Abused dog spent life in cellar, can’t contain excitement as rescuers show her the light of day

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Unfortunately, animal abuse is still a serious problem across. Thousands of dogs are being abused and used in puppy mills, with the sole purpose of breeding pups so that their so-called ‘owners’ can sell them for plenty of cash.

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This is the story of the poodle B.B. who hasn’t seen the light of day for her entire life. She was locked won into a filthy, disgusting cage in the basement of a house repurposed as a breeding mill. Ventilation in the room was non-existent and the cage was filled with B.B.’s own waste.

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Luckily, the Humane Society of the United States (HSUS) raided the puppy mill where B.B. was being held. They’re not really sure how old B.B. exactly is, but they do know that she has been tragically abused. Her mammaries were swollen indicating that she had bred over and over.

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“She was very tiny, and she looked like this helpless creature,” Jessica Lauginiger, animal crimes manager at HSUS, told to the website The Dodo. “I put my hand up to the cage, and she’d come up and sniff a little bit. She was very hesitant for human attention, but she wanted it.”

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Amazingly, B.B. was able to trust people once again, albeit slowly. Jessica was able to open the cage and take care of the dog.

“I remember how tiny and frail she was in my hands,” she said. “I pulled her close to my body, and she leaned into me.”

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HSUS made sure that the puppy mill would be shut down for good – not only B.B. was being abused, but they rescued over 150 other dogs, cats, and even goats who were either abused or severely neglected.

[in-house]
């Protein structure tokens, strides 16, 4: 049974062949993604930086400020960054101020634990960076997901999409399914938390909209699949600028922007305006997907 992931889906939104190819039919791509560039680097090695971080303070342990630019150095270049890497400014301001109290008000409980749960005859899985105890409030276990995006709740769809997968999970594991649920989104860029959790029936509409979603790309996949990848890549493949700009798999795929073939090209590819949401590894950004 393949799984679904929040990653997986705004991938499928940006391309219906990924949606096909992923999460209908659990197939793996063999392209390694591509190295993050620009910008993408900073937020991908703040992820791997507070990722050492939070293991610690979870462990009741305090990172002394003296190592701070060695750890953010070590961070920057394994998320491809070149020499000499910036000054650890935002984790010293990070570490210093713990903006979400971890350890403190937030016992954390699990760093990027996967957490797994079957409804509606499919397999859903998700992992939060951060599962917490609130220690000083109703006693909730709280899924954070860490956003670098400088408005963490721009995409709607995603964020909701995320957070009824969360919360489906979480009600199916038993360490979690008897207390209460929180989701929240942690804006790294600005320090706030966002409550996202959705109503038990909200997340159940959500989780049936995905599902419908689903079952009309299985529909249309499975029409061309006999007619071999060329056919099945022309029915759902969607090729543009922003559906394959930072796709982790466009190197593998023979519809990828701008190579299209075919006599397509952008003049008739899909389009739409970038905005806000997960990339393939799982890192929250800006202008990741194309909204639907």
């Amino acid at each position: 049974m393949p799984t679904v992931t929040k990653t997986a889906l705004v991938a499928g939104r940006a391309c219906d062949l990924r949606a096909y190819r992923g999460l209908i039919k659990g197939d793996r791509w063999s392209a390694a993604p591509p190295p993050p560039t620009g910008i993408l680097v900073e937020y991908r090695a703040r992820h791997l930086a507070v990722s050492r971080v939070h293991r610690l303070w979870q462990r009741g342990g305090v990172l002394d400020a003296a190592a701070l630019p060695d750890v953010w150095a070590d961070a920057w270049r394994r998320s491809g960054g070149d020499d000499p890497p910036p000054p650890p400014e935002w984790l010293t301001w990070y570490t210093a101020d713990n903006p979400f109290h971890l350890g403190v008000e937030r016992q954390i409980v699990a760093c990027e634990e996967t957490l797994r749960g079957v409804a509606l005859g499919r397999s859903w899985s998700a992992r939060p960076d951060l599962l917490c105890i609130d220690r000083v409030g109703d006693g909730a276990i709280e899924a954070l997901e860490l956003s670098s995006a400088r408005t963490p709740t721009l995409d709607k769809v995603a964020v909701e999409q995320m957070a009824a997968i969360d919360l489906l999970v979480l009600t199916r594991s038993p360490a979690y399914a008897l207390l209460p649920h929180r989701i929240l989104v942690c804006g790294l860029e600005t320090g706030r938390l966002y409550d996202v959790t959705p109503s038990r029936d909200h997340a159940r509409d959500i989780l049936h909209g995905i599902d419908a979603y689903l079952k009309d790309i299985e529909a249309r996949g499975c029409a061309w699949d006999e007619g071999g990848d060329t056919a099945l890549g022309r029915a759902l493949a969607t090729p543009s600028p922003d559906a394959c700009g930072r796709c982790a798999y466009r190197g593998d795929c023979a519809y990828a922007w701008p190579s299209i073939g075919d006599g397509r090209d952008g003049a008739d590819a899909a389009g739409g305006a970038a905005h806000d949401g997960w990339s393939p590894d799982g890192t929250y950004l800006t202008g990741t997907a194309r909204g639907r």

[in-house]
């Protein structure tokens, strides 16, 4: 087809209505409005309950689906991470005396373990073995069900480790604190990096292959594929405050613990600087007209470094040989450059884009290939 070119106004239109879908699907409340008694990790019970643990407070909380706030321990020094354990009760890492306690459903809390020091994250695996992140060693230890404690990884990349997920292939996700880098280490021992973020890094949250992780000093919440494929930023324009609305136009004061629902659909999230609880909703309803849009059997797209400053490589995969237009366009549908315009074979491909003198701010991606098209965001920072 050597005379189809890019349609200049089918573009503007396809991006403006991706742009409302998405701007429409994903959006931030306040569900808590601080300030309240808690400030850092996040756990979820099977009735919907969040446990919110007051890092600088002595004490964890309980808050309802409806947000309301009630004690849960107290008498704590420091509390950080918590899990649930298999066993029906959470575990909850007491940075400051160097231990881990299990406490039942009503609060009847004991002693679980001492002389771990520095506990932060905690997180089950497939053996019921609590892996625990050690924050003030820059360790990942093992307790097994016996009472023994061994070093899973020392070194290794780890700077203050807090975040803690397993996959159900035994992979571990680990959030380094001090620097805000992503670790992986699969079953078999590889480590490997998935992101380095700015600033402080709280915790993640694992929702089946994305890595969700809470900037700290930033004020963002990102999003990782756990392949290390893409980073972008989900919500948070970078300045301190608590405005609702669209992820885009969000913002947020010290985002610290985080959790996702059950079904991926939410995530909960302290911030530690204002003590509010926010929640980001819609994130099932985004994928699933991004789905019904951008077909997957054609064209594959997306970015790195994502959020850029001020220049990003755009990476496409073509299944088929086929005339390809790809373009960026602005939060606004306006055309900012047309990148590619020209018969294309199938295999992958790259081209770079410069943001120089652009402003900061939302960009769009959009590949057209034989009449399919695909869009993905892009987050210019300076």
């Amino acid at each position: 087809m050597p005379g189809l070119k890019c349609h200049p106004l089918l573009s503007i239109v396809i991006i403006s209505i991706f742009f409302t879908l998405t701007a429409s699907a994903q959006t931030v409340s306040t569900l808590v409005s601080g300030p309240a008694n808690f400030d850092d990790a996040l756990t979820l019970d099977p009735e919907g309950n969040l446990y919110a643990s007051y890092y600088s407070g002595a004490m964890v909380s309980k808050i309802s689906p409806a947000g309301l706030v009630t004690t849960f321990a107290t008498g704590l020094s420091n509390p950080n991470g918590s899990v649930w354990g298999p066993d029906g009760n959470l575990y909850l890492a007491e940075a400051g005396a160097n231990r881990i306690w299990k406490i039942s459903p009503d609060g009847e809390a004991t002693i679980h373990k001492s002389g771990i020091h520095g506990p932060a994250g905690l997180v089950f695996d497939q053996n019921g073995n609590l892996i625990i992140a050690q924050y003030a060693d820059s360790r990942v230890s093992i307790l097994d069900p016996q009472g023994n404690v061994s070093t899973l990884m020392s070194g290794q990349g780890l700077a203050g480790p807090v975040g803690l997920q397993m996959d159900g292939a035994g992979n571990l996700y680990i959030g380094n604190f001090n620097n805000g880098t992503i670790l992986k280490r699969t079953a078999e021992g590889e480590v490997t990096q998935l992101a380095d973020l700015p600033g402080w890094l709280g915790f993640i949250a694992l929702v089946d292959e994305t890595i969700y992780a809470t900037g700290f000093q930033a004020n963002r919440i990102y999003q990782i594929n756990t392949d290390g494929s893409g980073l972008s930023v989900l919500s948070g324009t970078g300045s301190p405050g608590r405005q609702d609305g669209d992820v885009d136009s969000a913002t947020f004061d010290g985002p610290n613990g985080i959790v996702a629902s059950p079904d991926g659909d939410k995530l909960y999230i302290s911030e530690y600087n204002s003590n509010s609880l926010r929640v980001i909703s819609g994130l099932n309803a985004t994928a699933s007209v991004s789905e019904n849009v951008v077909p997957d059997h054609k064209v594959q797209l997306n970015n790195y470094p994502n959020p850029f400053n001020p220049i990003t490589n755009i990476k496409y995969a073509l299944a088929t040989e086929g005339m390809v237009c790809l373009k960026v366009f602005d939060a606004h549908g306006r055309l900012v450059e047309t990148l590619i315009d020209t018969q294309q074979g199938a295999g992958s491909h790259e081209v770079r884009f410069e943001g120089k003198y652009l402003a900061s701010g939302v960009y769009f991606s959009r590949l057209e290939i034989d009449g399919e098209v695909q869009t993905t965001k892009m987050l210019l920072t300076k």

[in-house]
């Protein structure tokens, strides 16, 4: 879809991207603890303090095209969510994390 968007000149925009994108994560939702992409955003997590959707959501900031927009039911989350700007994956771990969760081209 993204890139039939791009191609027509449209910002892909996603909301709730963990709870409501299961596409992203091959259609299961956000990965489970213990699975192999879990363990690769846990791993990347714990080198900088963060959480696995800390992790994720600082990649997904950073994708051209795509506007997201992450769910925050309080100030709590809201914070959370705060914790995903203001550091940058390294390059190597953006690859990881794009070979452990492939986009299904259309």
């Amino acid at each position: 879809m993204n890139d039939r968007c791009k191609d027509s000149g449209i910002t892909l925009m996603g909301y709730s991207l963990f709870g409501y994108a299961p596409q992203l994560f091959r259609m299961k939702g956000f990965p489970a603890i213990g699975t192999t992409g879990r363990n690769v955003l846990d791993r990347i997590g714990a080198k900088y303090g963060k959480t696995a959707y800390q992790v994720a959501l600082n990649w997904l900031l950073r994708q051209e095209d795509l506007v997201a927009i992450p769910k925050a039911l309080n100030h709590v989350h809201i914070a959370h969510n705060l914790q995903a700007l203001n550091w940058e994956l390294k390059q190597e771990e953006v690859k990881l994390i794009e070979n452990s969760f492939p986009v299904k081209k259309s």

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Local vet Brenda Tortoreo met B.B. at the Cabarrus Animal Hospital.

“B.B. was in a corner. She looked pitiful. She was scared to death. She wouldn’t eat, she wouldn’t drink and I felt so bad for her. And I said, ‘That’s the one I’m going to take home.’”

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Understandably, B.B. had to adopt to actually living in a home and not in a filthy confined space with no freedom.

“I put B.B. down on the floor, and she kept going in circles — not running, but walking,” Brenda mentioned. “I guess that’s all she knew to do. I put her in the living room, and to go into the hallway, she would not cross that border (between rooms). I have two granddaughters who live with me, so I would put her in one of my granddaughters’ rooms, and she was terrified of rugs. She just wanted off the rug.”

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Brenda also said that the outside world was very frightening and even terrifying for the poodle. She had no idea what sunlight felt like and how it felt to play around in the grass.

Thanks to Brenda’s love, B.B. got the learn the wonders of being raised by a loving owner and kept on learning.

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“She’s got three big baskets of stuffed animals. She takes certain stuffed animals, and she’d bring them to bed, and she would line them up like she was nursing them, and she’d lick them, lick them and lick them. It was just so heartbreaking.”

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It’s been a while since B.B. was rescued and now she behaves just like a normal and happy dog. She takes great comfort in the plenty of stuffed animals that she received from her owner.

“She runs around the house,” Brenda said. “She’s eating like crazy — she was originally about 3 and a half pounds, but I think she’s maybe about 10 pounds now. She loves the grass now, and she loves playing with the other dogs in the backyard.”

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The two now share a very cute and adorable bond and Brenda’s love has made sure that B.B. keeps on flourishing.

“About three weeks ago she started licking me — she’d never done that before. She’s really come out of her shell. She’s my little princess.”
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